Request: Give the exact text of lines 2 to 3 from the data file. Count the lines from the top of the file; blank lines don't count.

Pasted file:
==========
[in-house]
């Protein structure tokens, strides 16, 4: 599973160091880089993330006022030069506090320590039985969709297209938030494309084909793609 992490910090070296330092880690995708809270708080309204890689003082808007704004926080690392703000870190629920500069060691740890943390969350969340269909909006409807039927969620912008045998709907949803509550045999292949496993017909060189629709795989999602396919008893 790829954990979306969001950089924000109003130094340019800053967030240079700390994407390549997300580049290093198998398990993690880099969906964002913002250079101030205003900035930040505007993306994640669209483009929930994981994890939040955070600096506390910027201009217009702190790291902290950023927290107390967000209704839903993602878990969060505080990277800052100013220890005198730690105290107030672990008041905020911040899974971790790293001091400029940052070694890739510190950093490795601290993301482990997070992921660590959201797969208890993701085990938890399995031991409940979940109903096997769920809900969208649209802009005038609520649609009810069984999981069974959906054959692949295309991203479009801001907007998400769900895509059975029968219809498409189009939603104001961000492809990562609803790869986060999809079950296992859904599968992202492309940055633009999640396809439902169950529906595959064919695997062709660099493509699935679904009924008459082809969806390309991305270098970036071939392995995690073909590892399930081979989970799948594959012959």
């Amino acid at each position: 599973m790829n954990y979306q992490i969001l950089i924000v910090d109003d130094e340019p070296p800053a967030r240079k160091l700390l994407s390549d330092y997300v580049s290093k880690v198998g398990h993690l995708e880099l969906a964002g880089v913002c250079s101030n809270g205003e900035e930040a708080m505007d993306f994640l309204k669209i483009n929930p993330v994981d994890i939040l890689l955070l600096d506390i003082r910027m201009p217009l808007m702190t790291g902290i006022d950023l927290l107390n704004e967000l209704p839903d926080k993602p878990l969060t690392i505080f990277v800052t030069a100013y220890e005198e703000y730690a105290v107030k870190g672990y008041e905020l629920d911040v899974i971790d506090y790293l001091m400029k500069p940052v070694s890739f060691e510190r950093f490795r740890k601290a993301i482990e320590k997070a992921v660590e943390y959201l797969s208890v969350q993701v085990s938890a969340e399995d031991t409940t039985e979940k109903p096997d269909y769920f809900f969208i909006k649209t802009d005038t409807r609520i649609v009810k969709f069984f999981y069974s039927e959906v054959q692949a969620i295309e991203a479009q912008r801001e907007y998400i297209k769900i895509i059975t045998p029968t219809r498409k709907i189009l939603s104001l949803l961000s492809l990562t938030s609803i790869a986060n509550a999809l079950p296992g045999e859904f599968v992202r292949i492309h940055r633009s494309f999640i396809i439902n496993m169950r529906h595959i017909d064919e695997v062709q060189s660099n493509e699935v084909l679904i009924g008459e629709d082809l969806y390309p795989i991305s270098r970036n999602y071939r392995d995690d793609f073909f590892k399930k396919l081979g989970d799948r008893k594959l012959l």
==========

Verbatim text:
């Protein structure tokens, strides 16, 4: 599973160091880089993330006022030069506090320590039985969709297209938030494309084909793609 992490910090070296330092880690995708809270708080309204890689003082808007704004926080690392703000870190629920500069060691740890943390969350969340269909909006409807039927969620912008045998709907949803509550045999292949496993017909060189629709795989999602396919008893 790829954990979306969001950089924000109003130094340019800053967030240079700390994407390549997300580049290093198998398990993690880099969906964002913002250079101030205003900035930040505007993306994640669209483009929930994981994890939040955070600096506390910027201009217009702190790291902290950023927290107390967000209704839903993602878990969060505080990277800052100013220890005198730690105290107030672990008041905020911040899974971790790293001091400029940052070694890739510190950093490795601290993301482990997070992921660590959201797969208890993701085990938890399995031991409940979940109903096997769920809900969208649209802009005038609520649609009810069984999981069974959906054959692949295309991203479009801001907007998400769900895509059975029968219809498409189009939603104001961000492809990562609803790869986060999809079950296992859904599968992202492309940055633009999640396809439902169950529906595959064919695997062709660099493509699935679904009924008459082809969806390309991305270098970036071939392995995690073909590892399930081979989970799948594959012959």
């Amino acid at each position: 599973m790829n954990y979306q992490i969001l950089i924000v910090d109003d130094e340019p070296p800053a967030r240079k160091l700390l994407s390549d330092y997300v580049s290093k880690v198998g398990h993690l995708e880099l969906a964002g880089v913002c250079s101030n809270g205003e900035e930040a708080m505007d993306f994640l309204k669209i483009n929930p993330v994981d994890i939040l890689l955070l600096d506390i003082r910027m201009p217009l808007m702190t790291g902290i006022d950023l927290l107390n704004e967000l209704p839903d926080k993602p878990l969060t690392i505080f990277v800052t030069a100013y220890e005198e703000y730690a105290v107030k870190g672990y008041e905020l629920d911040v899974i971790d506090y790293l001091m400029k500069p940052v070694s890739f060691e510190r950093f490795r740890k601290a993301i482990e320590k997070a992921v660590e943390y959201l797969s208890v969350q993701v085990s938890a969340e399995d031991t409940t039985e979940k109903p096997d269909y769920f809900f969208i909006k649209t802009d005038t409807r609520i649609v009810k969709f069984f999981y069974s039927e959906v054959q692949a969620i295309e991203a479009q912008r801001e907007y998400i297209k769900i895509i059975t045998p029968t219809r498409k709907i189009l939603s104001l949803l961000s492809l990562t938030s609803i790869a986060n509550a999809l079950p296992g045999e859904f599968v992202r292949i492309h940055r633009s494309f999640i396809i439902n496993m169950r529906h595959i017909d064919e695997v062709q060189s660099n493509e699935v084909l679904i009924g008459e629709d082809l969806y390309p795989i991305s270098r970036n999602y071939r392995d995690d793609f073909f590892k399930k396919l081979g989970d799948r008893k594959l012959l």